Where Polly People Go to Read is an album that glimpses into the wonderful, and sometimes weird, world of Gus Dapperton, one of the most talked about bedroom indie pop artists emerging right now. Gus Dapperton has definitely taken his time releasing his first LP. After releasing his debut single ‘Moodna, Once With Grace’ back in 2016, followed by two EPs and an abundance of singles in between, it definitely feels that the ten track LP, Where Polly People Go to Read, is long over-due.
The phrase “simple yet effective” is one Gus Dapperton has seemingly adopted throughout this album. Every song consists of a straightforward drum beat, a strong bassline and a catchy hook. The variation in songs comes largely from his vocals throughout, where Gus really proves his vocal versatility. One of Gus’ main talents is the wacky and often uncoherent stories he tells through his lyrical tales, with every listen offering a new perspective to interpret his wayward lyrics. Although despite this talent Gus is still struggling to find his place in the harsh reality of the music industry, with him even stating himself ‘I’m a lot of words for a wannabe.’
The album opens with the deep, yet upbeat, bass lines of ‘Verdigris’. This song feels like the door opening to Gus’ weird and wonderful mind, and definitely grabs the attention of listeners into the album after just a handful of the opening bass lines.
Where the Polly People go to Read is an album that could definitely be viewed as a journey through Gus’ mind, using his past relationships to subtly describe troubles he faced. Take the track ‘Nomadicon’ which Gus reflects on past relationships: ‘I hated that I hurt you just for fun / it tasted like the perfect medicine.’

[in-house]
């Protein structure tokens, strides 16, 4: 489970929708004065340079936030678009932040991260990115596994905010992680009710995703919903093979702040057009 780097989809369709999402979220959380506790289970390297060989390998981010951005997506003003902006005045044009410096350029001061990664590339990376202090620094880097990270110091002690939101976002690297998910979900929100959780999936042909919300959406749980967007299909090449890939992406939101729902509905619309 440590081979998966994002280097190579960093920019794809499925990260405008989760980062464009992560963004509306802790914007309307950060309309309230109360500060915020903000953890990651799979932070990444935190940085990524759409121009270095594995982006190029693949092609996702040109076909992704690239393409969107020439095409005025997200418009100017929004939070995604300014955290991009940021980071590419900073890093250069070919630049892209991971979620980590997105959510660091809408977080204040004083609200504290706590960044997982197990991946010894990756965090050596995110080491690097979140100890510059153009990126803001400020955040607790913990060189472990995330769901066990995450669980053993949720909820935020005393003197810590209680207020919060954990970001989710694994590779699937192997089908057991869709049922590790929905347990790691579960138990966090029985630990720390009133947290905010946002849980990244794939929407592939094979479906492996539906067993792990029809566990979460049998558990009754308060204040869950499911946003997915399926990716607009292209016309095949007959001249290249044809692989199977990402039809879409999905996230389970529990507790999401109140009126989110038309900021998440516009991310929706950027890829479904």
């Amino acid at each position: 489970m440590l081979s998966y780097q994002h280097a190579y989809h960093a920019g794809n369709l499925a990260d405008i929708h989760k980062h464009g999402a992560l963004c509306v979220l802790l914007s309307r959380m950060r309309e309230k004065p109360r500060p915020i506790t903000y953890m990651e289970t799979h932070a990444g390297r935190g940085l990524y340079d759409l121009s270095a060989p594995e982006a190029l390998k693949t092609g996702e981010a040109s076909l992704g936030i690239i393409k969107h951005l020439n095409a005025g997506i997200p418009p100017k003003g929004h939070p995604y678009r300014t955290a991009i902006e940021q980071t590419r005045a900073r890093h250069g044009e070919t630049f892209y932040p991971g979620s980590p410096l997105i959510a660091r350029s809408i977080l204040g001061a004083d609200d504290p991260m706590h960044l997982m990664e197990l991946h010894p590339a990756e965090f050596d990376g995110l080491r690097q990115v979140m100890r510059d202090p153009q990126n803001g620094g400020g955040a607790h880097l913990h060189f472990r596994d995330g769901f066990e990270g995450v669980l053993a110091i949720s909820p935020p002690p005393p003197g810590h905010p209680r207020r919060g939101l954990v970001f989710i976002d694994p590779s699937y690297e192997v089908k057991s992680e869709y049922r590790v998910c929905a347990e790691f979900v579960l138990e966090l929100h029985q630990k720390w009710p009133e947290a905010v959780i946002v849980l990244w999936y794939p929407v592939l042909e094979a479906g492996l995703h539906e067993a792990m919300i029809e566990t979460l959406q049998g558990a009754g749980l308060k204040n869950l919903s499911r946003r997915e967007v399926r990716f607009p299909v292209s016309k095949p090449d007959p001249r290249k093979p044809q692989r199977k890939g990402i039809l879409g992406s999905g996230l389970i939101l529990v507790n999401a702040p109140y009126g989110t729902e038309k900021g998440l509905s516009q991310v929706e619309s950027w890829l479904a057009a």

After ‘Nomadicon’ comes the upbeat electronic ‘Eyes for Ellis’. With a sound resembling tracks from the recent The 1975 album, this song seems to sound out a manic period for Gus as he addresses his insecurities in a relationship. The repetitiveness of the line ‘away from me’ seems to continuously reiterate Gus’ anxieties as if they are churning round and round in his head like a record. The slowdown of the song at the end really does seem to symbolise Gus’ reflection after his manic episode. This is also clear in the closing lines ‘I can’t hide the doubt since you found me / It’s all sound but it’s always sounding wrong’.
Later in the album there is a definite change of tune as Gus seemingly enters a world of love. The track ‘Coax & Botany’ opens with smooth jangly guitar chords strumming to an easy beat with Gus singing ‘We won’t stop laughing, legs overlapping / I could die with your eyes open at me’. This romanticism continues on tracks like ‘Favourite Fish’ where Gus gushes over his girlfriend through the day-dreamy lyrics ‘I don’t usually fall in love / I’m not used to falalala’.
Overall, this is an album showcasing the best of Gus Dapperton’s talents. Having written, recorded, produced and mixed this album almost entirely on his own, this album feels both unique and personal to Gus, as well as adding a more sophisticated sound to his already ridiculously catchy songs. This album was definitely long overdue, but personally, I think it was well worth the wait.